PHOTO: Emergency crews in Benton, Ky. respond to Marshall County High School after
a fatal school shooting, Jan. 23, 2018.Ryan Hermens/The Paducah Sun via AP
Emergency crews in Benton, Ky. respond to Marshall County High School after a fatal
school shooting, Jan. 23, 2018.
2 dead, 18 wounded in shooting at Kentucky high school; suspect in custody
15-year-old girl shot in Texas high school cafeteria
"My parents had always told me if anything happens ... go to the body shop across the
road. At that point, my instincts just kicked in and I just ran as fast as I could out of the
school," she said, shaking and tearing up.

"There’s so many people who weren’t as lucky as I was to be able to get out," Spraggs
said.

"I thank God that my back was" to the shooter, Spraggs said, crying. "But even the sound
of it happening," she said as she shook her head.

PHOTO: Emergency crews respond to Marshall County High School after a fatal school
shooting, Jan. 23, 2018, in Benton, Ky. Authorities said a shooting suspect was in
custody. Ryan Hermens/The Paducah Sun via AP
Emergency crews respond to Marshall County High School after a fatal school shooting,
Jan. 23, 2018, in Benton, Ky. Authorities said a shooting suspect was in custody. more +
Another student, Bryson Conkwright, watched in horror as the teenage boy pulled a gun
on his classmates at their school in Benton, about 120 miles northwest of Nashville,
Tennessee.

Bryson told ABC's "Good Morning America" this morning that he is still trying to process
the shooting that left the "nicest people I've ever met" dead or injured.

PHOTO: Bryson Conkwright talks to Good Morning America, Jan. 24, 2018 about the
shooting at his high school in Kentucky on Jan 23.ABC News
Bryson Conkwright talks to "Good Morning America," Jan. 24, 2018 about the shooting
at his high school in Kentucky on Jan 23.
He recalled sitting with a group of friends about 8 a.m. Tuesday when the teen gunman
walked up and started shooting without warning.

"I was a little to the side. I was basically in the group. I see this kid walk up. I didn't pay
that much attention to (him). I turn back and he draws a gun out from his side and I'm
like ... I didn't know what to think at all. And I see this kid draw up his gun and he just
points it," Bryson told GMA host Robin Roberts.

"By the time he pulled the trigger, it hit me that this kid ... he's shooting at us, he's shooting
at us and I was just sitting there in shock and watching my friends and people that I've
known forever ... just dropped. It was unbelievable."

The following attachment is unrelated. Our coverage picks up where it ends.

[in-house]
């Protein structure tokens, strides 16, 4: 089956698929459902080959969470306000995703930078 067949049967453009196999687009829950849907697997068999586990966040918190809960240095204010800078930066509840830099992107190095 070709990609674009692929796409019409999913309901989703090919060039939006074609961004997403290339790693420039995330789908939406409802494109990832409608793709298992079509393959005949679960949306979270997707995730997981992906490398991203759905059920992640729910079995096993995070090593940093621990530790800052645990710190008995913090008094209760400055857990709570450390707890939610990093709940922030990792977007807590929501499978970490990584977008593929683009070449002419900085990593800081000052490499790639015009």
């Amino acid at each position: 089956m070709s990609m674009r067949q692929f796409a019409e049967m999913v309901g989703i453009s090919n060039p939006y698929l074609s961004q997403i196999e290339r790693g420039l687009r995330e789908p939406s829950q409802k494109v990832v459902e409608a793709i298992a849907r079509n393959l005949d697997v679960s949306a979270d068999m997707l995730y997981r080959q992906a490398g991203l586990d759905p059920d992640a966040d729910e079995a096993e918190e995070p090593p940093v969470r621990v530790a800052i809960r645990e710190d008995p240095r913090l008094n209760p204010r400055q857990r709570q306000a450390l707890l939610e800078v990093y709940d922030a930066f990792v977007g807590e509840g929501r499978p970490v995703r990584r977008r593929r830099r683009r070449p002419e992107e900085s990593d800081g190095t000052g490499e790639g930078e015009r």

He said chaos broke out in the immediate aftermath of the shooting.

"Everybody was screaming, everybody was running out," said Bryson, who said a bullet
grazed his hand. "It was crazy."

He said "never in a million years" would he fathom a shooting would occur on his school
campus.

PHOTO: Stewart Walker attends a prayer vigil for students killed and injured after a 15-
year-old boy opened fire with a handgun at Marshall County High School, at Life in
Christ Church in Marion, Kentucky, Jan. 23, 2018. Harrison McClary/Reuters
Stewart Walker attends a prayer vigil for students killed and injured after a 15-year-old
boy opened fire with a handgun at Marshall County High School, at Life in Christ Church
in Marion, Kentucky, Jan. 23, 2018. more +
PHOTO: Authorities investigate the scene of fatal school shooting, Jan 23, 2018, in
Benton, Ky. Stephen Lance Dennee/AP
Authorities investigate the scene of fatal school shooting, Jan 23, 2018, in Benton, Ky.
He described Marshall County High School as a "great school," where "everybody loves
each other."

"I'll tell you my honest opinion on it is everybody in that group ... they literally wouldn't
hurt a fly," he said of his friends who were shot. "The ones that lost their lives, they were
probably the nicest people I've ever met. They never had anything negative to say."
PHOTO: Tiffany Moreland and her daughter Emily Moreland attend a prayer vigil for
students killed and injured after a 15-year-old boy opened fire with a handgun at Marshall
County High School, Kentucky, Jan. 23, 2018. Harrison McClary/Reuters
Tiffany Moreland and her daughter Emily Moreland attend a prayer vigil for students
killed and injured after a 15-year-old boy opened fire with a handgun at Marshall County
High School, Kentucky, Jan. 23, 2018. more +
Sixteen people suffered gunshot wounds, including the two victims who died, officials
said. Bailey Nicole Holt, 15, died at the scene, and 15-year-old Preston Ryan Cope died
at a hospital, officials said.

The suspect, whose name has not been released, was taken into custody and will be
charged with two counts of murder and multiple counts of attempted murder, according
to Rick Sanders, Kentucky State Police commissioner

Business Law Today Comprehensive Text and Cases Diverse Ethical Online and Global
Environment 10th Edition Miller SOLUTIONS MANUAL
Full download:
http://testbanklive.com/download/business-law-today-comprehensive-text-and-cases-
diverse-ethical-online-and-global-environment-10th-edition-miller-solutions-manual/
Business Law Today Comprehensive Text and Cases Diverse Ethical Online and Global
Environment 10th Edition Miller TEST BANK
Full download:
http://testbanklive.com/download/business-law-today-comprehensive-text-and-cases-
diverse-ethical-online-and-global-environment-10th-edition-miller-test-bank/